A pint of milk, 20 Marlboro Lights, and what can we do about the potholes in the roads? Not a normal request in a c-store, but for Teresa Cass, who runs The Shop on the Corner in the village of Langley Vale in Epsom, Surrey, such enquiries are commonplace.
Not only is Teresa - together with partner Tim Aker - the village shopkeeper, she's also the local councillor, a role that she's integrated into her already hectic life running a c-store. But she says that the two roles go hand in hand: "Everything that happens locally is going to have an affect on us, so it felt like the next step. People would come in and tell us about their problems anyway."
Teresa was elected as Woodcote Ward Residents' Association member on Epsom and Ewell Council in June this year, but she admits that her decision to run for councillor was a somewhat of an impulse: "The chairman of Woodcote Ward's Residents' Association came in and said they needed a third candidate, so I said I would think about it."
The following week Teresa, Tim and daughter Amanda (who also works in the store) were out knocking on doors to campaign for Teresa's election - and she won.
Teresa has already fought the potential closure of the local hospital's A&E and maternity units, and on Gordon Brown's first day in power, Tim was at Downing Street demonstrating for that cause. "We're also trying to preserve the nearby equestrian centre, which is one of the oldest in the country," says Tim. "It's got 17 listed parts and there's been a lot of press about it because Lord Halifax has put in planning to turn it into residential and offices."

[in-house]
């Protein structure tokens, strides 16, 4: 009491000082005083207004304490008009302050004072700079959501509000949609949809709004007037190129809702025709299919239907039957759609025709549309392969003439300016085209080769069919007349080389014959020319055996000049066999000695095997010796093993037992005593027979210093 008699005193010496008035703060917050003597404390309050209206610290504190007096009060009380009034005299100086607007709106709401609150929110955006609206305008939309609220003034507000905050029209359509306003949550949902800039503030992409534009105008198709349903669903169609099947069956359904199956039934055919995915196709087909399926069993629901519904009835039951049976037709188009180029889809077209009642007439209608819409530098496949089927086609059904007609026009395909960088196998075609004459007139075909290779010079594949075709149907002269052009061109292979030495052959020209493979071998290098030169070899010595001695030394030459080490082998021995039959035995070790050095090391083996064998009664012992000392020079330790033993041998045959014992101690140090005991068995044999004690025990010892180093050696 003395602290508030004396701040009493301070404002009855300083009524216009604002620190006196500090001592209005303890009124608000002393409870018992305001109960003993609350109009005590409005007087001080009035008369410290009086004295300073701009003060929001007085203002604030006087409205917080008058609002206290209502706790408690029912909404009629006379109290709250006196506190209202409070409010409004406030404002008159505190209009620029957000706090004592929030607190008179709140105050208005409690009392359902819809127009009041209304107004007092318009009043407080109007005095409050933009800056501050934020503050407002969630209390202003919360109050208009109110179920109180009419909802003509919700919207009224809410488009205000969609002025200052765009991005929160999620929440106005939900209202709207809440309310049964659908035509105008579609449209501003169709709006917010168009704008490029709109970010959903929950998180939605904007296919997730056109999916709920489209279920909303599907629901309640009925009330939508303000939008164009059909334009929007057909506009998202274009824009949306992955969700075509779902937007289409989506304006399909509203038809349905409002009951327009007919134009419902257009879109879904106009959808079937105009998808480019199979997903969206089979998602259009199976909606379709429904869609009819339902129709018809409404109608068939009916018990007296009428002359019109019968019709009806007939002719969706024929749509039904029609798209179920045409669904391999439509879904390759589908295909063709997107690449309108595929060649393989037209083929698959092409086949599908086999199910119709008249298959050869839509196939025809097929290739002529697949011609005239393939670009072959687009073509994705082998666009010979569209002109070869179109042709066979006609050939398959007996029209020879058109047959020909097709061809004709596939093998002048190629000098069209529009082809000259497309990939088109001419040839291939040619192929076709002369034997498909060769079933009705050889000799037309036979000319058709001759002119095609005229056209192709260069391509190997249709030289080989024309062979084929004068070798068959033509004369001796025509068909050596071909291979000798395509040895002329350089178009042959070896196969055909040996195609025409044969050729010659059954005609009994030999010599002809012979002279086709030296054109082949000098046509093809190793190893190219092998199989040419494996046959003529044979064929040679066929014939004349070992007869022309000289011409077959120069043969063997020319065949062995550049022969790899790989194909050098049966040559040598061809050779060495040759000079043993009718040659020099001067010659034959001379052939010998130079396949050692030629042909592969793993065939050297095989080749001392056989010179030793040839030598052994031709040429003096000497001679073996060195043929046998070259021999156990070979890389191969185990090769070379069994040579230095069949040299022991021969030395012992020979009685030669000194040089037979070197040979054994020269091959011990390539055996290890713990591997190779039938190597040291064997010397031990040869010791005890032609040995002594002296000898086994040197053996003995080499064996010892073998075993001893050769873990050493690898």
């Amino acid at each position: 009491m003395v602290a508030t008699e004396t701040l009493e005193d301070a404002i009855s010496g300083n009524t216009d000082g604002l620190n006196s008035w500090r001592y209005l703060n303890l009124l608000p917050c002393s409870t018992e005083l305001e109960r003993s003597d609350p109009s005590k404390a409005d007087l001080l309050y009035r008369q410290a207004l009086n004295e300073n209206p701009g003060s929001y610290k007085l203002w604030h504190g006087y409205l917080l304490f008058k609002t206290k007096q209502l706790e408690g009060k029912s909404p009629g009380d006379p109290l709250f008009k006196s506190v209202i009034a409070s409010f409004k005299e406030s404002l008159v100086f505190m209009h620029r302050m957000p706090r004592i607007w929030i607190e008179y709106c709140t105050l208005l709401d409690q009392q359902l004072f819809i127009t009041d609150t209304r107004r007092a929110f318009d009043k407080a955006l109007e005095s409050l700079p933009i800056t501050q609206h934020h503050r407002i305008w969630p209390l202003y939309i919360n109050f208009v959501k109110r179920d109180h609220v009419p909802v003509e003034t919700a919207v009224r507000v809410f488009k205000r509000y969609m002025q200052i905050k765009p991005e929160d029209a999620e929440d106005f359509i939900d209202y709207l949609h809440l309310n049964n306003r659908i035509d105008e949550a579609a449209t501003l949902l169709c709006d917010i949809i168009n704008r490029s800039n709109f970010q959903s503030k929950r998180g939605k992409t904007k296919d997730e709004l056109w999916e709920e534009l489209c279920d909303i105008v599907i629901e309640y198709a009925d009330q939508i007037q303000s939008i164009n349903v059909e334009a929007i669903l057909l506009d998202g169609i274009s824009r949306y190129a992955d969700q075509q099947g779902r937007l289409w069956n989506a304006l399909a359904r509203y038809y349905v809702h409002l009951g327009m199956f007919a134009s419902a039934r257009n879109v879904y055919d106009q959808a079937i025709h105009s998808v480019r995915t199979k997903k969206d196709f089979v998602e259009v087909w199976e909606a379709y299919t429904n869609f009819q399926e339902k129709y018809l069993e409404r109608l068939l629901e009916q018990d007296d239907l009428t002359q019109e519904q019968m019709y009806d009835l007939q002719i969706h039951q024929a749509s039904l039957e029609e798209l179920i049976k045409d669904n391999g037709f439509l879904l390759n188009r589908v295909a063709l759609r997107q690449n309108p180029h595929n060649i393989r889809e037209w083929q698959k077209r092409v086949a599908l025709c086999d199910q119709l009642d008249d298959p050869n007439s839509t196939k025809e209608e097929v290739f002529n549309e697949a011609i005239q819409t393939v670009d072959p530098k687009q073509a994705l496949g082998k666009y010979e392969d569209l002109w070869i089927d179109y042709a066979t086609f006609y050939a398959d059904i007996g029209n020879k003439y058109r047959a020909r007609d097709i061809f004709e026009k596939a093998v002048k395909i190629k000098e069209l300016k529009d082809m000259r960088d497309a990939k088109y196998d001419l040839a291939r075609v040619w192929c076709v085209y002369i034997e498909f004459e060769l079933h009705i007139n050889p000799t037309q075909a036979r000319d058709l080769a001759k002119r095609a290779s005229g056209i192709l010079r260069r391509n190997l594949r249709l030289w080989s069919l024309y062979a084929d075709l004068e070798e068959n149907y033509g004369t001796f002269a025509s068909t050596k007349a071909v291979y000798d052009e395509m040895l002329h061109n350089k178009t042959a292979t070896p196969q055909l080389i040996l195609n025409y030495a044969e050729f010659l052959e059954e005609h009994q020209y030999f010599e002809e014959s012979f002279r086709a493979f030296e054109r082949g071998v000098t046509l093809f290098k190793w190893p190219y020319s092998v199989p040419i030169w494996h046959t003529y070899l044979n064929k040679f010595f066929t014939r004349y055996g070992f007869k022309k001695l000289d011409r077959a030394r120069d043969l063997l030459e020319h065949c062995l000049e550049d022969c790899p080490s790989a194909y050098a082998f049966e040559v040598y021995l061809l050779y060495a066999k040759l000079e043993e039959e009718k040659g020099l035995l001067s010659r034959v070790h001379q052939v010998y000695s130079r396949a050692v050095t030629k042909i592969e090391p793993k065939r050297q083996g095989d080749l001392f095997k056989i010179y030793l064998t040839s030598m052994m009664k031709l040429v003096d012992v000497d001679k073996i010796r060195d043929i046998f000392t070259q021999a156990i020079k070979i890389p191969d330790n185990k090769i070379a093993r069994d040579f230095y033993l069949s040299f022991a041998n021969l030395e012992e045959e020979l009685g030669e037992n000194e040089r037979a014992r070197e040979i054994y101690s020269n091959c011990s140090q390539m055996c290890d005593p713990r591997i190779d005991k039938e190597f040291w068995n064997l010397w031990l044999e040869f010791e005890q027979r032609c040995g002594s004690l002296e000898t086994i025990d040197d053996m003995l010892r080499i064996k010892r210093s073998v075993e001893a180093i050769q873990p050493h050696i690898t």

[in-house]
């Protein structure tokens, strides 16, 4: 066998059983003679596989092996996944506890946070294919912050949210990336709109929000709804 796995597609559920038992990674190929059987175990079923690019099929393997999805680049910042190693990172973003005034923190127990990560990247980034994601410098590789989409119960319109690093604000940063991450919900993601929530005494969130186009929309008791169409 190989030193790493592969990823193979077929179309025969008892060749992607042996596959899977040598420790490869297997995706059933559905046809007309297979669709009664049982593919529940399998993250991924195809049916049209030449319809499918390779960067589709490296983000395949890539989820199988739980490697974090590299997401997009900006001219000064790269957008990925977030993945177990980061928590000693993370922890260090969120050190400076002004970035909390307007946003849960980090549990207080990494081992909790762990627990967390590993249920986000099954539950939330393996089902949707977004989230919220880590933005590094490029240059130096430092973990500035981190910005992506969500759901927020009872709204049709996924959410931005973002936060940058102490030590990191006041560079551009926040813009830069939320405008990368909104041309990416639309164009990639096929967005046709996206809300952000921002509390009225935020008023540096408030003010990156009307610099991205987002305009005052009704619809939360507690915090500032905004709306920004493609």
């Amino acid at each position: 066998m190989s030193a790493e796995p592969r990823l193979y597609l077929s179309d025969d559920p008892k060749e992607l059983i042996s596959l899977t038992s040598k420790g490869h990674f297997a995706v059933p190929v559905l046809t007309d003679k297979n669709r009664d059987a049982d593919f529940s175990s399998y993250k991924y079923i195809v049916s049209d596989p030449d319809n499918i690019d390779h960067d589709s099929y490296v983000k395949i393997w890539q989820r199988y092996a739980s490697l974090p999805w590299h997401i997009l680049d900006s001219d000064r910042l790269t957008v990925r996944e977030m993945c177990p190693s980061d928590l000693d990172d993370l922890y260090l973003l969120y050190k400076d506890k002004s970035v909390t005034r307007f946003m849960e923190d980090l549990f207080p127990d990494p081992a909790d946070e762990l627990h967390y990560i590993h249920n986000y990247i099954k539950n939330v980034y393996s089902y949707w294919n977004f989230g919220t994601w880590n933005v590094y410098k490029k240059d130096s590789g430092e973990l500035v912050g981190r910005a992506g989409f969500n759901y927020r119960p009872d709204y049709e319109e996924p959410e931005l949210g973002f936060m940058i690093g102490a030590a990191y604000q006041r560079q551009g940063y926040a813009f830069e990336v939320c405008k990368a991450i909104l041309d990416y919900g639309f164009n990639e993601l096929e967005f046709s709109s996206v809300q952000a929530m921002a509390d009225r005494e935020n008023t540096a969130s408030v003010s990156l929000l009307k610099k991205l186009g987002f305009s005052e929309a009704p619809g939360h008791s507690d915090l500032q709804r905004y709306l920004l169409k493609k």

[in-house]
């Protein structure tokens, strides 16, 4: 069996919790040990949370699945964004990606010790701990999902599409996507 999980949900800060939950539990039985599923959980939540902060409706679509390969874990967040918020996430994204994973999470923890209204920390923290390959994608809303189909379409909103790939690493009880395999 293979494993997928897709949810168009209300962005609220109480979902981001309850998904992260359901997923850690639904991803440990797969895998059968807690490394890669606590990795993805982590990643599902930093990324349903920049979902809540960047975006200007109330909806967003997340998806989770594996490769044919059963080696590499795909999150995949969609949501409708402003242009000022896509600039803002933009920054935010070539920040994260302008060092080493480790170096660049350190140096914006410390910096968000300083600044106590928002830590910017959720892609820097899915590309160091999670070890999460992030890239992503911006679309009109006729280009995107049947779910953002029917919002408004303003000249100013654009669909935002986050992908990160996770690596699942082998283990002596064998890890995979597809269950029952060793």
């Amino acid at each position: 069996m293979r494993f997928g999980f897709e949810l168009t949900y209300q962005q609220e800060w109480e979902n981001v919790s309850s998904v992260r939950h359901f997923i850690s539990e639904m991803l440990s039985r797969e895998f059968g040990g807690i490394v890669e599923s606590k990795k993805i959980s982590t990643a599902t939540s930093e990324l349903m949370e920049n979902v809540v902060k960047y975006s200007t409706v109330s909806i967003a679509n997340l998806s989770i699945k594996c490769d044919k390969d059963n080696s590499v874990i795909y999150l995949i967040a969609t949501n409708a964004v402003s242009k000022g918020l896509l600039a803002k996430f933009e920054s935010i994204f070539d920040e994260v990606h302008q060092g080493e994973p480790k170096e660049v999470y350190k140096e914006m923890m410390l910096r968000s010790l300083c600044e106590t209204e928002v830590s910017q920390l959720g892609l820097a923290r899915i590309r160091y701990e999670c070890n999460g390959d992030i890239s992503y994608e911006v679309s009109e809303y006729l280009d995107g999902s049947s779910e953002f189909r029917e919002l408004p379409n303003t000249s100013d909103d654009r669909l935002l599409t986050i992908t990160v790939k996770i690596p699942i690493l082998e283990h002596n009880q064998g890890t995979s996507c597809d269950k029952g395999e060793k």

Being shopkeeper and councillor also means constituents can't say they never see their local councillor. "People can come in here and ask me to do things - that's what's so nice. If I need to gauge public opinion on something, I can do so very easily. And people can talk to Tim as well. It's been a baptism of fire but I'm loving it - I've met some great people and done some interesting things. Typical areas of major concern are street cleaning, policing and traffic lights."